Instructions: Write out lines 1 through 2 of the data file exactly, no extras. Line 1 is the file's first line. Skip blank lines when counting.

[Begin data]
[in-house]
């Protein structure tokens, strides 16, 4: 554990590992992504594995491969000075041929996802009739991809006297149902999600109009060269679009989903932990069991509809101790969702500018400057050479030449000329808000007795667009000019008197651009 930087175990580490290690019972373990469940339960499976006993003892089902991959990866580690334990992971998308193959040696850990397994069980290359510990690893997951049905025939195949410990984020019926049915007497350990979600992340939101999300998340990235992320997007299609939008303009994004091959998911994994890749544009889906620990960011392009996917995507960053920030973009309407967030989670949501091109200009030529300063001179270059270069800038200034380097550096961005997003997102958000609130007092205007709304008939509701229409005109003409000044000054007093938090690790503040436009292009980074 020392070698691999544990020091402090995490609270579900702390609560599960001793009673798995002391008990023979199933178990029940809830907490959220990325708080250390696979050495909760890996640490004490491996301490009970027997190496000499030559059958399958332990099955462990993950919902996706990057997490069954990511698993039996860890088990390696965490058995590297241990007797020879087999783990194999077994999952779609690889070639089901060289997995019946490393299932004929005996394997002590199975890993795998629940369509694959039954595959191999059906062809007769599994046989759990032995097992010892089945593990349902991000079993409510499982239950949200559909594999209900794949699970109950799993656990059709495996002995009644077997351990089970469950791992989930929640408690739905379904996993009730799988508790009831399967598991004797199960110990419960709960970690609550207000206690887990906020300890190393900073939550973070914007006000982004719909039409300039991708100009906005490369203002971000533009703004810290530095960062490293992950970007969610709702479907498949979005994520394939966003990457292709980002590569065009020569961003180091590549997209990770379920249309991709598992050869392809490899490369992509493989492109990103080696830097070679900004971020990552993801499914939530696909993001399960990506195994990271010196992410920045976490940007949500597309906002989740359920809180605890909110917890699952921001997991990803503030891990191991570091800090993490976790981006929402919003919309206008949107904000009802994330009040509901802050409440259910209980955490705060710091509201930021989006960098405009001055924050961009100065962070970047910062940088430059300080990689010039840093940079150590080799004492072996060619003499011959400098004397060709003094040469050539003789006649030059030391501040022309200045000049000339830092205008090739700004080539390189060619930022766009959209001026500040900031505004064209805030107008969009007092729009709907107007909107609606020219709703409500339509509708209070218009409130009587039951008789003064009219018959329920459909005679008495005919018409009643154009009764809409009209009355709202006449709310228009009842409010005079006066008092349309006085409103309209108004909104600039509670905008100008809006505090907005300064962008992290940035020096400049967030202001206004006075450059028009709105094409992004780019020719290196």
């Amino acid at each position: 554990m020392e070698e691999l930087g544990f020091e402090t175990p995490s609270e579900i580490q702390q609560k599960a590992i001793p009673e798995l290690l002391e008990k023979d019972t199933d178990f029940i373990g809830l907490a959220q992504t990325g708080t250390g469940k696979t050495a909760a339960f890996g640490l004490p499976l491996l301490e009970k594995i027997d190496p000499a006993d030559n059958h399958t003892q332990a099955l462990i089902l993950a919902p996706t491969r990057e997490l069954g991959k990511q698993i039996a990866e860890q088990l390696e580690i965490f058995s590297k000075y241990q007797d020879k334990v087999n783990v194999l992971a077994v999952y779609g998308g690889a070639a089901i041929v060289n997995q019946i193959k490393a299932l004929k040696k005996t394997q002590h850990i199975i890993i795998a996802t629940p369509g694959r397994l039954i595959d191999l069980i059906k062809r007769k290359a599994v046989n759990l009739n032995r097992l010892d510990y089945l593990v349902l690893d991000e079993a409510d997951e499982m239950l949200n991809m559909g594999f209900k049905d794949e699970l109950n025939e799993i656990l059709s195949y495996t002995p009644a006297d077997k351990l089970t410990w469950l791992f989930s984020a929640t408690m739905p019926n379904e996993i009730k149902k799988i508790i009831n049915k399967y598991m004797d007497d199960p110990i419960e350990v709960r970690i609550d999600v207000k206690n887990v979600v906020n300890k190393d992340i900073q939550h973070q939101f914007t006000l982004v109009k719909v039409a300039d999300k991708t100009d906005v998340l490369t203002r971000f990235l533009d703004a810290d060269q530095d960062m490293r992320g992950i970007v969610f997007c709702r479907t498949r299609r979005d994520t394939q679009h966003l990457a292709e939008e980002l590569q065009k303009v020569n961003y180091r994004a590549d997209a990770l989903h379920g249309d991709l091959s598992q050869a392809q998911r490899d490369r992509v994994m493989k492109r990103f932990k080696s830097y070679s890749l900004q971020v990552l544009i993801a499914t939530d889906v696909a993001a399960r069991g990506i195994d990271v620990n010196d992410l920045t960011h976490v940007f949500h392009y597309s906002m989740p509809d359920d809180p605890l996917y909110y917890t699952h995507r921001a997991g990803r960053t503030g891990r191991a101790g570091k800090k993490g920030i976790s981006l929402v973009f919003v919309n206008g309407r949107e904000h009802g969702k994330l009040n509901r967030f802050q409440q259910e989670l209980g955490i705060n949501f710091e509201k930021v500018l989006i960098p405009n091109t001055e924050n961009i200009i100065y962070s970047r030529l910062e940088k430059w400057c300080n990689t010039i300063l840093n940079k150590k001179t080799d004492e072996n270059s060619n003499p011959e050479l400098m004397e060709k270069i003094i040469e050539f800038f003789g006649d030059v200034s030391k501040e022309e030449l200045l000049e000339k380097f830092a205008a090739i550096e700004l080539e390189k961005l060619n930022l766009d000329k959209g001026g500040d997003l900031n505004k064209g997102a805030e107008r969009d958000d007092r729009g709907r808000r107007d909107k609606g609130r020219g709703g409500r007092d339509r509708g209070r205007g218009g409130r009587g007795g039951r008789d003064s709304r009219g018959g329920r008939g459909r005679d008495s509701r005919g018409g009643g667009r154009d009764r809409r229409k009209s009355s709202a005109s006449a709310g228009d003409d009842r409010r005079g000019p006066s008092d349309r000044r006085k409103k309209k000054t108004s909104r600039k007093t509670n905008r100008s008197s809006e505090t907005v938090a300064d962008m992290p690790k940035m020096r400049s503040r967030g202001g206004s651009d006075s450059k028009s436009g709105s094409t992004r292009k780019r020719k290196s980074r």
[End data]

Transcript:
[in-house]
């Protein structure tokens, strides 16, 4: 554990590992992504594995491969000075041929996802009739991809006297149902999600109009060269679009989903932990069991509809101790969702500018400057050479030449000329808000007795667009000019008197651009 930087175990580490290690019972373990469940339960499976006993003892089902991959990866580690334990992971998308193959040696850990397994069980290359510990690893997951049905025939195949410990984020019926049915007497350990979600992340939101999300998340990235992320997007299609939008303009994004091959998911994994890749544009889906620990960011392009996917995507960053920030973009309407967030989670949501091109200009030529300063001179270059270069800038200034380097550096961005997003997102958000609130007092205007709304008939509701229409005109003409000044000054007093938090690790503040436009292009980074 020392070698691999544990020091402090995490609270579900702390609560599960001793009673798995002391008990023979199933178990029940809830907490959220990325708080250390696979050495909760890996640490004490491996301490009970027997190496000499030559059958399958332990099955462990993950919902996706990057997490069954990511698993039996860890088990390696965490058995590297241990007797020879087999783990194999077994999952779609690889070639089901060289997995019946490393299932004929005996394997002590199975890993795998629940369509694959039954595959191999059906062809007769599994046989759990032995097992010892089945593990349902991000079993409510499982239950949200559909594999209900794949699970109950799993656990059709495996002995009644077997351990089970469950791992989930929640408690739905379904996993009730799988508790009831399967598991004797199960110990419960709960970690609550207000206690887990906020300890190393900073939550973070914007006000982004719909039409300039991708100009906005490369203002971000533009703004810290530095960062490293992950970007969610709702479907498949979005994520394939966003990457292709980002590569065009020569961003180091590549997209990770379920249309991709598992050869392809490899490369992509493989492109990103080696830097070679900004971020990552993801499914939530696909993001399960990506195994990271010196992410920045976490940007949500597309906002989740359920809180605890909110917890699952921001997991990803503030891990191991570091800090993490976790981006929402919003919309206008949107904000009802994330009040509901802050409440259910209980955490705060710091509201930021989006960098405009001055924050961009100065962070970047910062940088430059300080990689010039840093940079150590080799004492072996060619003499011959400098004397060709003094040469050539003789006649030059030391501040022309200045000049000339830092205008090739700004080539390189060619930022766009959209001026500040900031505004064209805030107008969009007092729009709907107007909107609606020219709703409500339509509708209070218009409130009587039951008789003064009219018959329920459909005679008495005919018409009643154009009764809409009209009355709202006449709310228009009842409010005079006066008092349309006085409103309209108004909104600039509670905008100008809006505090907005300064962008992290940035020096400049967030202001206004006075450059028009709105094409992004780019020719290196």